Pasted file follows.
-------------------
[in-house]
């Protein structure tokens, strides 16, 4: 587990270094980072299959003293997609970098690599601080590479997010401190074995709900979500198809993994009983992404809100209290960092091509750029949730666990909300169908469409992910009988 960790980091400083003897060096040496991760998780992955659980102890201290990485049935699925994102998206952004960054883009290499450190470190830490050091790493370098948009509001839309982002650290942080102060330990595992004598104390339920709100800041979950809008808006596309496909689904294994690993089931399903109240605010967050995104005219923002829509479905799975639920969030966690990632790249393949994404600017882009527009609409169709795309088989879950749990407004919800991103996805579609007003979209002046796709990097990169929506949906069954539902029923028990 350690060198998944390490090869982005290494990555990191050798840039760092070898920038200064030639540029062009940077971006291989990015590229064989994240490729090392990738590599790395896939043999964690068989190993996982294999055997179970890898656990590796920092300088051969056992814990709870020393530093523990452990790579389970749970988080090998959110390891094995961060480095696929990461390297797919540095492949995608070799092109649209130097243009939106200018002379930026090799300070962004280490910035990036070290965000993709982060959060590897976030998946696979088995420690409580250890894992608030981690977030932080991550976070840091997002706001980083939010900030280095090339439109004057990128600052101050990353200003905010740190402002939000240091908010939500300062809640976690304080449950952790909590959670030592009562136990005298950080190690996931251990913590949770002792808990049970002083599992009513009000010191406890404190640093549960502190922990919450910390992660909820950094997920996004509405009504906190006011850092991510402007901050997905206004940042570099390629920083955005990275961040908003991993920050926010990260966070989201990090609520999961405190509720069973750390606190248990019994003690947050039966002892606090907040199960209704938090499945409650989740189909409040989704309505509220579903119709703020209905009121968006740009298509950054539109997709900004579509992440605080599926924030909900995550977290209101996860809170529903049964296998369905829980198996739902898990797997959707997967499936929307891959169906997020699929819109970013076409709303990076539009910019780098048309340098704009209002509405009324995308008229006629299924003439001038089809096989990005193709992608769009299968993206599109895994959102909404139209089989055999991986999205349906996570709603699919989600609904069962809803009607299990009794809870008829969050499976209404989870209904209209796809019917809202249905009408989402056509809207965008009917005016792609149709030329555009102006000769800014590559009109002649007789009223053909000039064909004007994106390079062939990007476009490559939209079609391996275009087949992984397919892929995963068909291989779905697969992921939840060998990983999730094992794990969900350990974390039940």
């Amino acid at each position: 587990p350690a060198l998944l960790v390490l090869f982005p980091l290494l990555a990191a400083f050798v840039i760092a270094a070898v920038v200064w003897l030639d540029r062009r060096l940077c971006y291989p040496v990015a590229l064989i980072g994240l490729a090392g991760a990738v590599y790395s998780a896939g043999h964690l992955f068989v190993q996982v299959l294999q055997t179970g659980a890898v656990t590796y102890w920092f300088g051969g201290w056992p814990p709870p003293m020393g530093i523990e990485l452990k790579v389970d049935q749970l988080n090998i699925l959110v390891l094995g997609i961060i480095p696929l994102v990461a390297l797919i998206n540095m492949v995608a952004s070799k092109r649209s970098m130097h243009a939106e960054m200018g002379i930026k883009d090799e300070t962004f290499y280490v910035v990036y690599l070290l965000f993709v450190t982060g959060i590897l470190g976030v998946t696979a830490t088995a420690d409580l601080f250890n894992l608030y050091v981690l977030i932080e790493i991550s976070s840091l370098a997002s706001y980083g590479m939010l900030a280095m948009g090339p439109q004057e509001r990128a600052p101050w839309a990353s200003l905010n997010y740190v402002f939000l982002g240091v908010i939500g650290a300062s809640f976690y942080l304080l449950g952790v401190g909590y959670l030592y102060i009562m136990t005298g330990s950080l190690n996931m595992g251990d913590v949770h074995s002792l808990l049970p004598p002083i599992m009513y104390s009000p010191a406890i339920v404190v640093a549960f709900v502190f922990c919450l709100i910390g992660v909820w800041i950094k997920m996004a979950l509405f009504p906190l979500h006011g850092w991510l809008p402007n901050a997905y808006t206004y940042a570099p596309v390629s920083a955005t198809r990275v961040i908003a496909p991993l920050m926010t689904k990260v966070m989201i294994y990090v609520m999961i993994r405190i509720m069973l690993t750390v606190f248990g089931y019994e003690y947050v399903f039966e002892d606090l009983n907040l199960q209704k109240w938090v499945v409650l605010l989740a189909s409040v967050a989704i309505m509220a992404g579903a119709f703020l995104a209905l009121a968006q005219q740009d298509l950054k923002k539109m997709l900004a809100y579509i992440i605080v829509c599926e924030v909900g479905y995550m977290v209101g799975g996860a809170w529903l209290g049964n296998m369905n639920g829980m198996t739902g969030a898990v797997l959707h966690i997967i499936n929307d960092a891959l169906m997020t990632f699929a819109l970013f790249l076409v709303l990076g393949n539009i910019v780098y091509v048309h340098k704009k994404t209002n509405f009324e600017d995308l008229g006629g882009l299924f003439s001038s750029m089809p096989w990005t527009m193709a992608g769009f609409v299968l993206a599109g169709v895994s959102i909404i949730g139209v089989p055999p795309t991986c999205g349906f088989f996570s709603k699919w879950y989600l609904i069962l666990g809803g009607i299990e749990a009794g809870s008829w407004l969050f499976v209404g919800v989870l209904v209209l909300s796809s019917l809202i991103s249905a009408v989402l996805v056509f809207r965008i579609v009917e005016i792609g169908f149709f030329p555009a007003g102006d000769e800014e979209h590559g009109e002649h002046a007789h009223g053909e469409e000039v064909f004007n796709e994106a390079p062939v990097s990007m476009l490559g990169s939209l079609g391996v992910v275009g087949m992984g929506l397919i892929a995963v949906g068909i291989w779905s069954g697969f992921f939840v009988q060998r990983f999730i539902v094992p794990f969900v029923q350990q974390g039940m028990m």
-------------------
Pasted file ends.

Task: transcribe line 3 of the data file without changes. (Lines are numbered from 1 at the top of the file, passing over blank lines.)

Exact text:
């Amino acid at each position: 587990p350690a060198l998944l960790v390490l090869f982005p980091l290494l990555a990191a400083f050798v840039i760092a270094a070898v920038v200064w003897l030639d540029r062009r060096l940077c971006y291989p040496v990015a590229l064989i980072g994240l490729a090392g991760a990738v590599y790395s998780a896939g043999h964690l992955f068989v190993q996982v299959l294999q055997t179970g659980a890898v656990t590796y102890w920092f300088g051969g201290w056992p814990p709870p003293m020393g530093i523990e990485l452990k790579v389970d049935q749970l988080n090998i699925l959110v390891l094995g997609i961060i480095p696929l994102v990461a390297l797919i998206n540095m492949v995608a952004s070799k092109r649209s970098m130097h243009a939106e960054m200018g002379i930026k883009d090799e300070t962004f290499y280490v910035v990036y690599l070290l965000f993709v450190t982060g959060i590897l470190g976030v998946t696979a830490t088995a420690d409580l601080f250890n894992l608030y050091v981690l977030i932080e790493i991550s976070s840091l370098a997002s706001y980083g590479m939010l900030a280095m948009g090339p439109q004057e509001r990128a600052p101050w839309a990353s200003l905010n997010y740190v402002f939000l982002g240091v908010i939500g650290a300062s809640f976690y942080l304080l449950g952790v401190g909590y959670l030592y102060i009562m136990t005298g330990s950080l190690n996931m595992g251990d913590v949770h074995s002792l808990l049970p004598p002083i599992m009513y104390s009000p010191a406890i339920v404190v640093a549960f709900v502190f922990c919450l709100i910390g992660v909820w800041i950094k997920m996004a979950l509405f009504p906190l979500h006011g850092w991510l809008p402007n901050a997905y808006t206004y940042a570099p596309v390629s920083a955005t198809r990275v961040i908003a496909p991993l920050m926010t689904k990260v966070m989201i294994y990090v609520m999961i993994r405190i509720m069973l690993t750390v606190f248990g089931y019994e003690y947050v399903f039966e002892d606090l009983n907040l199960q209704k109240w938090v499945v409650l605010l989740a189909s409040v967050a989704i309505m509220a992404g579903a119709f703020l995104a209905l009121a968006q005219q740009d298509l950054k923002k539109m997709l900004a809100y579509i992440i605080v829509c599926e924030v909900g479905y995550m977290v209101g799975g996860a809170w529903l209290g049964n296998m369905n639920g829980m198996t739902g969030a898990v797997l959707h966690i997967i499936n929307d960092a891959l169906m997020t990632f699929a819109l970013f790249l076409v709303l990076g393949n539009i910019v780098y091509v048309h340098k704009k994404t209002n509405f009324e600017d995308l008229g006629g882009l299924f003439s001038s750029m089809p096989w990005t527009m193709a992608g769009f609409v299968l993206a599109g169709v895994s959102i909404i949730g139209v089989p055999p795309t991986c999205g349906f088989f996570s709603k699919w879950y989600l609904i069962l666990g809803g009607i299990e749990a009794g809870s008829w407004l969050f499976v209404g919800v989870l209904v209209l909300s796809s019917l809202i991103s249905a009408v989402l996805v056509f809207r965008i579609v009917e005016i792609g169908f149709f030329p555009a007003g102006d000769e800014e979209h590559g009109e002649h002046a007789h009223g053909e469409e000039v064909f004007n796709e994106a390079p062939v990097s990007m476009l490559g990169s939209l079609g391996v992910v275009g087949m992984g929506l397919i892929a995963v949906g068909i291989w779905s069954g697969f992921f939840v009988q060998r990983f999730i539902v094992p794990f969900v029923q350990q974390g039940m028990m």